You put down the weights after your last set – now what? Can you hit the showers, or should you do some stretching after your weight training is done?
That’s what today’s question from David is about:
“Is it important to stretch after strength training?”
I answer this question in the video below, but if you’d rather read, you can skip to the transcript below the video.
Does Stretching after Strength Training Reduce Muscle Soreness?
No, it doesn’t.
A 2011 research review compiled 12 studies that had investigated the effect of stretching on muscle soreness and found no meaningful effect.1 Stretching after training does not reduce your delayed muscle soreness.
Now, all muscle activity might have a temporary pain-relieving effect on muscle soreness, but the effect isn’t long-lasting. It wears off after about ten-fifteen minutes, and you might as well just do some light gymnastics or take a walk instead.
Do Your Muscles Get Short and Stiff if You Don’t Stretch after Strength Training?
Strength training, in and of itself, increases your flexibility and range of motion. Training makes you more limber, not less.2 3 4
Just look at the average, non-training office worker – they’re stiff as a stick. The reason is that you get the mobility that you use. If you are exercising all your major muscle groups with long ranges of motion, you will increase and maintain that range of motion.
Is It Important to Stretch after Strength Training?
At this point, it’s pretty safe to say that for most of you: no, stretching after strength training is not important.
But “not important” isn’t the same as “not beneficial”. What are some reasons for stretching afterward?
One reason might be if you want to increase your flexibility beyond what it currently is and what you are able to use in your training.
Maybe the range of motion you are using in your training is not enough for you and your mobility goals, and you want to be able to move in a wider range? Then, some stretching appropriate to your goal might be nice to do after your training, since your muscles are already warm and nice anyway. But, you could also do this stretching at pretty much whatever time and place you feel like as well. So it doesn’t really have to happen after training.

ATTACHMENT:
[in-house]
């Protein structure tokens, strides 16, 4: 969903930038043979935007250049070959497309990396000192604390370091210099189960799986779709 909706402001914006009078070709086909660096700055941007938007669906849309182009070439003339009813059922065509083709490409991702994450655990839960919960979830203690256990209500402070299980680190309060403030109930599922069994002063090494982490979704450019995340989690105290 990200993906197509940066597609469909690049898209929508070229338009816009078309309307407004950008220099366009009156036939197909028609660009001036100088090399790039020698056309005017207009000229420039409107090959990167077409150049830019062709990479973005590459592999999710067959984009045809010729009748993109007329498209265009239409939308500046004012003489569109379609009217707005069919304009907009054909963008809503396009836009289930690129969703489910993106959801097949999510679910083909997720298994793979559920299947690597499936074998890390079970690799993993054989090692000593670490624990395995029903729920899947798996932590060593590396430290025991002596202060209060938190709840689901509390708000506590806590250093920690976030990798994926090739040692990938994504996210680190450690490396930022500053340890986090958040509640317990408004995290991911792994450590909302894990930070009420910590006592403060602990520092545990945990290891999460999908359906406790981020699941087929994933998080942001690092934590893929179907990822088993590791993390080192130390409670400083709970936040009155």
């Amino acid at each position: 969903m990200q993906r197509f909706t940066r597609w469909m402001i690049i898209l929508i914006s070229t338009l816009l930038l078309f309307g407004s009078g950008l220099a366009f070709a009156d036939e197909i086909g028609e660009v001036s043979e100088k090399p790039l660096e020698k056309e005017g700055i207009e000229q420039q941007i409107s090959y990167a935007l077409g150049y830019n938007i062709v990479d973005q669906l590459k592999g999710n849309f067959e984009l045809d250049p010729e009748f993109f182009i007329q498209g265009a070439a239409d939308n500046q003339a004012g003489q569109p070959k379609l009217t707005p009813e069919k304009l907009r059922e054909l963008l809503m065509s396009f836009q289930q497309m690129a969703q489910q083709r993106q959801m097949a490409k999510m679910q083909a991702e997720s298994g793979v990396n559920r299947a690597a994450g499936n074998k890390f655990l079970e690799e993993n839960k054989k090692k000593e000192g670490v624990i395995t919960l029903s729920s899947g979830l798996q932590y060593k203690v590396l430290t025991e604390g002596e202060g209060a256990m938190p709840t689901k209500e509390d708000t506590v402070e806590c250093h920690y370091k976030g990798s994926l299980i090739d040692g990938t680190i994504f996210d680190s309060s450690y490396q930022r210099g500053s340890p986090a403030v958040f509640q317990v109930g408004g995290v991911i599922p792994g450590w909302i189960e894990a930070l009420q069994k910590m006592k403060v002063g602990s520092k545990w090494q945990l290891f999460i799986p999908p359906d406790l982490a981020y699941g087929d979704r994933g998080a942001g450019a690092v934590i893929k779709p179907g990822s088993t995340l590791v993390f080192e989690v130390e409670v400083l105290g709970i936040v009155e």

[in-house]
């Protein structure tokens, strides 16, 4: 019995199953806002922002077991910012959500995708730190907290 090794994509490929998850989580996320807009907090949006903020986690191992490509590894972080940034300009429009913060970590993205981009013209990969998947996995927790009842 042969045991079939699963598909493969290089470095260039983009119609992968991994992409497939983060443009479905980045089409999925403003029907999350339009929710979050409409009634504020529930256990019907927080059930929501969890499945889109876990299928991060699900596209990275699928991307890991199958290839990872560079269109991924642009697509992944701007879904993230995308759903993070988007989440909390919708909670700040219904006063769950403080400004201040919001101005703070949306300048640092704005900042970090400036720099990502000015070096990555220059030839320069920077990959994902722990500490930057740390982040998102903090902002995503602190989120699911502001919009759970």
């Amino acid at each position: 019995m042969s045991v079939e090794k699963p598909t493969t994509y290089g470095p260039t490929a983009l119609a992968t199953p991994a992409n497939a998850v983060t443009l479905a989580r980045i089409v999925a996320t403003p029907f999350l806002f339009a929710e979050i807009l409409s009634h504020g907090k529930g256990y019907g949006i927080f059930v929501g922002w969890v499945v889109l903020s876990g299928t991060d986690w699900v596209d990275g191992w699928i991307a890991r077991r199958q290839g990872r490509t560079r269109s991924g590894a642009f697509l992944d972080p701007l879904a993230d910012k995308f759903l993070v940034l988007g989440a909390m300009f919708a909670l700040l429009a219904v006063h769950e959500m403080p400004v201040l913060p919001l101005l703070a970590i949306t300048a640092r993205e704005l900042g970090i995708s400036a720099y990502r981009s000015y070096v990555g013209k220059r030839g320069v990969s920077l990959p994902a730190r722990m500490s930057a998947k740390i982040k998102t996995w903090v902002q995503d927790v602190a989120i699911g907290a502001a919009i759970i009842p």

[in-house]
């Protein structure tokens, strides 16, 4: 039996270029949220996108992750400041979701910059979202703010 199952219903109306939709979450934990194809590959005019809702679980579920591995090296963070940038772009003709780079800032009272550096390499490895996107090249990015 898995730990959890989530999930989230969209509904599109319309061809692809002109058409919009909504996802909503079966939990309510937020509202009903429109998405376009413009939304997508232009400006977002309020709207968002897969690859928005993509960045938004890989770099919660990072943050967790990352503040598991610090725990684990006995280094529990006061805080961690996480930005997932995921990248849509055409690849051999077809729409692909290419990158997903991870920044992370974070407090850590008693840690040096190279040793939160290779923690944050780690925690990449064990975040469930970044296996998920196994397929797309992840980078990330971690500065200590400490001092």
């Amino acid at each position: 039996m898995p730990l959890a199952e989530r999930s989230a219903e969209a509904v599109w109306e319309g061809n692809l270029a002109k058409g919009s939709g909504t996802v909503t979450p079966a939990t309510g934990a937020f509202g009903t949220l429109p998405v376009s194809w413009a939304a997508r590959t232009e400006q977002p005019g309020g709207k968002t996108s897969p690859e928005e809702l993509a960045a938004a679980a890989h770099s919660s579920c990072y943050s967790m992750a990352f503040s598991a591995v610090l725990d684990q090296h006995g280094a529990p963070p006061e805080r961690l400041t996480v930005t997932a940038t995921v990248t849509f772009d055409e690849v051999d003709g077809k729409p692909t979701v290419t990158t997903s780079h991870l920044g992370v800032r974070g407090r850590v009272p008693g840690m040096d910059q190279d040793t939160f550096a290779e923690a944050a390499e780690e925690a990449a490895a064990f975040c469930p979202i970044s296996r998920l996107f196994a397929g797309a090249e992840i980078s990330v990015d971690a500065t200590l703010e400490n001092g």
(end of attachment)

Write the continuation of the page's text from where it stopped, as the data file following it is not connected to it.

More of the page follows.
Another reason might be that some light stretching might just feel generally nice and relaxing, and it can help you wind down after training. It can serve as a ritual for closing the door on your training session and moving on to whatever comes next.
So, to recap: stretching after training isn’t bad. It can increase your range of motion, and help you calm down after training. But it is not important, it will not make you less sore, and you don’t have to do it to revert some stiffening effect from your strength training.
Thanks for the question, David!
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- Cochrane Database Syst Rev. 2011 Jul 6;(7):CD004577. Stretching to prevent or reduce muscle soreness after exercise.
- J Strength Cond Res. 2011 May;25(5):1333-8. The influence of strength, flexibility, and simultaneous training on flexibility and strength gains.
- J Strength Cond Res. 2010 Nov;24(11):3144-9. Influence of moderately intense strength training on flexibility in sedentary young women.
- J Strength Cond Res. 2008 May;22(3):672-7. Influence of strength training on adult women’s flexibility.